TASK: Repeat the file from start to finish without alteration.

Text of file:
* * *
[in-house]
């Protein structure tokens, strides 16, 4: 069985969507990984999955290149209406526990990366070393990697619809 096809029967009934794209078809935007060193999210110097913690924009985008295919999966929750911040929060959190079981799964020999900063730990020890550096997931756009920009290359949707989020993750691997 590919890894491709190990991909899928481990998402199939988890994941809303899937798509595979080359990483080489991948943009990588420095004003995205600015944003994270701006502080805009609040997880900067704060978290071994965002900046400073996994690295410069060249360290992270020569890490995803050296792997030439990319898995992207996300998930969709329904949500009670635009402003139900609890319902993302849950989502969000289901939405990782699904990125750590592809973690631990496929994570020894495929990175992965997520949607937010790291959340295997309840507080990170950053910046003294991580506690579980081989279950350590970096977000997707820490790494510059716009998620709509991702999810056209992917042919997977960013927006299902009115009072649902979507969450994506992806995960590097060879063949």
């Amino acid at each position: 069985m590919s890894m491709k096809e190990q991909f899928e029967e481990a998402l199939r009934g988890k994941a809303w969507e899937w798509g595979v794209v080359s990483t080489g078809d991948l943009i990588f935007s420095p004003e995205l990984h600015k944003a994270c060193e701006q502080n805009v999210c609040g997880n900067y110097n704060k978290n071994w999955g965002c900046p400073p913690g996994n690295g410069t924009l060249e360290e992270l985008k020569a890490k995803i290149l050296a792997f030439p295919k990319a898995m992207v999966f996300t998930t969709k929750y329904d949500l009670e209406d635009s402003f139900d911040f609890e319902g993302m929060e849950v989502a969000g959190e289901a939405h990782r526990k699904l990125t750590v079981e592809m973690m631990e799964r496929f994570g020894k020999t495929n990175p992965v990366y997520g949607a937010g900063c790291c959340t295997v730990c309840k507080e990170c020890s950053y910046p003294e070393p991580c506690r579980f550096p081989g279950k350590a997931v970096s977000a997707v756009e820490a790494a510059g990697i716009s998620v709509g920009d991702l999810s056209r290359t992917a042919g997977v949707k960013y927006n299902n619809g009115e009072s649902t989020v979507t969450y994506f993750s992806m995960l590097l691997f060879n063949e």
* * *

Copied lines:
[in-house]
């Protein structure tokens, strides 16, 4: 069985969507990984999955290149209406526990990366070393990697619809 096809029967009934794209078809935007060193999210110097913690924009985008295919999966929750911040929060959190079981799964020999900063730990020890550096997931756009920009290359949707989020993750691997 590919890894491709190990991909899928481990998402199939988890994941809303899937798509595979080359990483080489991948943009990588420095004003995205600015944003994270701006502080805009609040997880900067704060978290071994965002900046400073996994690295410069060249360290992270020569890490995803050296792997030439990319898995992207996300998930969709329904949500009670635009402003139900609890319902993302849950989502969000289901939405990782699904990125750590592809973690631990496929994570020894495929990175992965997520949607937010790291959340295997309840507080990170950053910046003294991580506690579980081989279950350590970096977000997707820490790494510059716009998620709509991702999810056209992917042919997977960013927006299902009115009072649902979507969450994506992806995960590097060879063949």
């Amino acid at each position: 069985m590919s890894m491709k096809e190990q991909f899928e029967e481990a998402l199939r009934g988890k994941a809303w969507e899937w798509g595979v794209v080359s990483t080489g078809d991948l943009i990588f935007s420095p004003e995205l990984h600015k944003a994270c060193e701006q502080n805009v999210c609040g997880n900067y110097n704060k978290n071994w999955g965002c900046p400073p913690g996994n690295g410069t924009l060249e360290e992270l985008k020569a890490k995803i290149l050296a792997f030439p295919k990319a898995m992207v999966f996300t998930t969709k929750y329904d949500l009670e209406d635009s402003f139900d911040f609890e319902g993302m929060e849950v989502a969000g959190e289901a939405h990782r526990k699904l990125t750590v079981e592809m973690m631990e799964r496929f994570g020894k020999t495929n990175p992965v990366y997520g949607a937010g900063c790291c959340t295997v730990c309840k507080e990170c020890s950053y910046p003294e070393p991580c506690r579980f550096p081989g279950k350590a997931v970096s977000a997707v756009e820490a790494a510059g990697i716009s998620v709509g920009d991702l999810s056209r290359t992917a042919g997977v949707k960013y927006n299902n619809g009115e009072s649902t989020v979507t969450y994506f993750s992806m995960l590097l691997f060879n063949e």